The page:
Unable to reach a consensus on the debt crisis ahead of the August 2 deadline, Obama urged people to Tweet and reach their local congressional member urging them to compromise on the debt ceiling.
The unprecedented move of the American president is a unique combination of sorts; the world most powerful man using one of most public tools to quickly pass the message.
The move also showcases how the most powerful leader acknowledges the real house of power – people.
With every message reaching out to 9,362,843 (at the time of writing) people there was no other way by which the president could reach these many people. Not only that 692,518 people also can directly reach him on his tweet handle.
As a result of the tweet spree by his Obama2012 campaign phone lines of the House were running at peak traffic volume.
The move allows Obama to reach out to the Republicans via people and make his point heard. Twitter gives the president a people’s advantage to convince or pressurise his political rivals and in turn reach Republican supports.
How effective the campaign will be remains to be seen, but the tool of social networking which led to Arab and African revolutions is being used by leaders to establish a connect with their people.
@BarackObama sets the precedent by seeking people’s support via twitter, but its usual for politicians and leaders in west to use this medium to make their stand.
Recently president of Venezuela Hugo Chavez used twitter to work from hospital; the UK Prime Minister though doesn’t have a personal twitter account No. 10 Downing Street has a tweet handle which is functional.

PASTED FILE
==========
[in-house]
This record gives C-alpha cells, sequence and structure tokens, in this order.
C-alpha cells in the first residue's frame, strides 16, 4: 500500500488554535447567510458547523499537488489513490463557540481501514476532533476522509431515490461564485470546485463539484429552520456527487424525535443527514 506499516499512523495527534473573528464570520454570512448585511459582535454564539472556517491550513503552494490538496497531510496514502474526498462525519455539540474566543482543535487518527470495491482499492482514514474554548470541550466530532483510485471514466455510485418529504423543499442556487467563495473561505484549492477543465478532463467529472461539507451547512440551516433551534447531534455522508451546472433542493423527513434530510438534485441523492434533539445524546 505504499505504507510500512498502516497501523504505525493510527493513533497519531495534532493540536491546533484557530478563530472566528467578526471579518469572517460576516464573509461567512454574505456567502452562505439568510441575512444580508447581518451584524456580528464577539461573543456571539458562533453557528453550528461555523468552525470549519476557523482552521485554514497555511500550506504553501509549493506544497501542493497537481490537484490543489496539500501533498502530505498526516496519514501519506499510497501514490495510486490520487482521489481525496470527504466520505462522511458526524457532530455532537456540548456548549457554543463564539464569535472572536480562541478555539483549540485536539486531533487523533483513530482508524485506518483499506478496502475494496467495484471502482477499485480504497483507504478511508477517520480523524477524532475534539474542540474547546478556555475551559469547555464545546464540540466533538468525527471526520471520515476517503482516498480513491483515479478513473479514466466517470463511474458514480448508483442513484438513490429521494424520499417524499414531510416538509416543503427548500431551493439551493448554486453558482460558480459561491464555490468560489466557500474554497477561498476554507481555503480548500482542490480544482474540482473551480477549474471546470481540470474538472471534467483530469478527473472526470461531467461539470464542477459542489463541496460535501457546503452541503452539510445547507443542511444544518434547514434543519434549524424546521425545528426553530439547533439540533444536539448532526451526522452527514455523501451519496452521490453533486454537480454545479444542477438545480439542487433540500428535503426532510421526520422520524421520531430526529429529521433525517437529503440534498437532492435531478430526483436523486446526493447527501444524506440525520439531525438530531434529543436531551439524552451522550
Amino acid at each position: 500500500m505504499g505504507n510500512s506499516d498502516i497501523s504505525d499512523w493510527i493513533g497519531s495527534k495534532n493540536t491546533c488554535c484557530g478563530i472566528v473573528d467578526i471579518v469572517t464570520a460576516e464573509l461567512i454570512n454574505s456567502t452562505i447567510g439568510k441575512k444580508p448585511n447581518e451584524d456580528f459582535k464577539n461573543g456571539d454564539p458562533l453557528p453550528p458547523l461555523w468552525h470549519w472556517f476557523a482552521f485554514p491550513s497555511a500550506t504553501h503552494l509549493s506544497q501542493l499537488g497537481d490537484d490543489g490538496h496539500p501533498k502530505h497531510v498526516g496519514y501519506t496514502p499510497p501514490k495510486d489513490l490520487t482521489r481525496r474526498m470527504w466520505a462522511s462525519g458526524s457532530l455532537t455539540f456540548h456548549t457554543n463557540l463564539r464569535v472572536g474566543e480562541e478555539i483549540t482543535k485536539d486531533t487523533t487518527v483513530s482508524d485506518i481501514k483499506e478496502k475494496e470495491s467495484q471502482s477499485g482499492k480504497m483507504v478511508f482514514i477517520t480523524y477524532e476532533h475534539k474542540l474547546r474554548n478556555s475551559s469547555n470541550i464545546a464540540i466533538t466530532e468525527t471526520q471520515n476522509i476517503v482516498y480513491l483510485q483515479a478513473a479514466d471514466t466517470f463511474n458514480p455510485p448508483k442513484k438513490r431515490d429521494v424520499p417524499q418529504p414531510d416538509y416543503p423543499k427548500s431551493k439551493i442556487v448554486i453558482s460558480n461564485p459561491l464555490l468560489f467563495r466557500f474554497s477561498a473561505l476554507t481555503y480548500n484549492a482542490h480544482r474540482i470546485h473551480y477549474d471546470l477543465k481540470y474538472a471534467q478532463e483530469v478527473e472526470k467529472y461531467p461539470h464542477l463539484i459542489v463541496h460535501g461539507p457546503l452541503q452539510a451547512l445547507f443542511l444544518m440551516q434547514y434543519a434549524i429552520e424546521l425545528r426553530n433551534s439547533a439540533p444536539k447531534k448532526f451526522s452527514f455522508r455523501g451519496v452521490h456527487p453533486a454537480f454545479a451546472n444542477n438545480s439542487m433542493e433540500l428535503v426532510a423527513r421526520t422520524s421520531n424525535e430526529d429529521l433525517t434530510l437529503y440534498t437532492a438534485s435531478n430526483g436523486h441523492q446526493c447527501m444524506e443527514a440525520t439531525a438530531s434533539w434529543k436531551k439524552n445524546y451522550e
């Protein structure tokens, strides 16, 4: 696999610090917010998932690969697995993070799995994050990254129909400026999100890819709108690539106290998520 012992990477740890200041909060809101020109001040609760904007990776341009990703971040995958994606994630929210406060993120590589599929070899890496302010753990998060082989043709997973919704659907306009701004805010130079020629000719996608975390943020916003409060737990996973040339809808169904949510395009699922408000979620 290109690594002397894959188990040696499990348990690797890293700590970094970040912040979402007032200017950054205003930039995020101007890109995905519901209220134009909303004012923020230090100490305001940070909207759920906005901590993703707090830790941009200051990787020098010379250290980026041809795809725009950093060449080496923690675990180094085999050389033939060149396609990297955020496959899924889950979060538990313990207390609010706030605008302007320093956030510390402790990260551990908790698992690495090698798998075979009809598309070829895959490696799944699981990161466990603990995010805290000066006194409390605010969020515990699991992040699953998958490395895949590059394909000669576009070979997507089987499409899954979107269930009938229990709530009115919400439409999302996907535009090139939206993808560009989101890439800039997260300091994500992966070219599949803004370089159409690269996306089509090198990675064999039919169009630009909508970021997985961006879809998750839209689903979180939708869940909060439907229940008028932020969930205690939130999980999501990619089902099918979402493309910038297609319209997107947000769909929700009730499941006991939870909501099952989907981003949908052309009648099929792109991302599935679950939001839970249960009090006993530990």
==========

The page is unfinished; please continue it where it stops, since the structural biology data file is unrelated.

Few months back on news channel Al-Jazeera world leaders like Barack Obama and David Cameron in a series of world view interview were put questions collected using You tube, which they readily answered. Though not a social media tool, the drive allowed people to pose questions in person and seek response via web.
While the west is embracing social media to gauge the people’s moods, politicians in India shy away from any social media.
As the debate in the country heats up over the Lokpal Bill, could the PMO have not used social media tools to gauge what the people think? Why is it that the leaders shy away from meeting the people who matter? Why is it that it takes a huge uproar and public outcry for the PM even address the media?
When I was in India recently I asked a senior Congress leader who has a berth in the Union Cabinet and when asked about use of social media the response was: “Let it be with Shashi Tharoor Sahab, why keep unnecessary headache.”
If this is the attitude that top politicians have, they are light years behind reality.